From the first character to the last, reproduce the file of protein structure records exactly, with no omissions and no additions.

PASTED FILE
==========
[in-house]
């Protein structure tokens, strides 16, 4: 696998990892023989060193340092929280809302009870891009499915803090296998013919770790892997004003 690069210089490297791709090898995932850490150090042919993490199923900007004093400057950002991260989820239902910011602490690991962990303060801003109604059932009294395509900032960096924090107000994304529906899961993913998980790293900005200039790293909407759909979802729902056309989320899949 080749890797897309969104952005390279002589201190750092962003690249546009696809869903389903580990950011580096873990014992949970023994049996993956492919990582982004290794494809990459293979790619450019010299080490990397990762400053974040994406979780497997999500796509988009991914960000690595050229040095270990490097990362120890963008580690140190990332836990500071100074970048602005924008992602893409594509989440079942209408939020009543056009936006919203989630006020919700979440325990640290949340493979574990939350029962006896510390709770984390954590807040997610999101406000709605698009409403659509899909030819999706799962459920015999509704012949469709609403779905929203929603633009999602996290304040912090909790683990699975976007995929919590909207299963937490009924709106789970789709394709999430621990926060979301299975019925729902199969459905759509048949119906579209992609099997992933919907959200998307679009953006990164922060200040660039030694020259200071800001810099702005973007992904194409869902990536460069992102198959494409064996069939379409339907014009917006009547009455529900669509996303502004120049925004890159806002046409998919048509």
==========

[in-house]
């Protein structure tokens, strides 16, 4: 696998990892023989060193340092929280809302009870891009499915803090296998013919770790892997004003 690069210089490297791709090898995932850490150090042919993490199923900007004093400057950002991260989820239902910011602490690991962990303060801003109604059932009294395509900032960096924090107000994304529906899961993913998980790293900005200039790293909407759909979802729902056309989320899949 080749890797897309969104952005390279002589201190750092962003690249546009696809869903389903580990950011580096873990014992949970023994049996993956492919990582982004290794494809990459293979790619450019010299080490990397990762400053974040994406979780497997999500796509988009991914960000690595050229040095270990490097990362120890963008580690140190990332836990500071100074970048602005924008992602893409594509989440079942209408939020009543056009936006919203989630006020919700979440325990640290949340493979574990939350029962006896510390709770984390954590807040997610999101406000709605698009409403659509899909030819999706799962459920015999509704012949469709609403779905929203929603633009999602996290304040912090909790683990699975976007995929919590909207299963937490009924709106789970789709394709999430621990926060979301299975019925729902199969459905759509048949119906579209992609099997992933919907959200998307679009953006990164922060200040660039030694020259200071800001810099702005973007992904194409869902990536460069992102198959494409064996069939379409339907014009917006009547009455529900669509996303502004120049925004890159806002046409998919048509």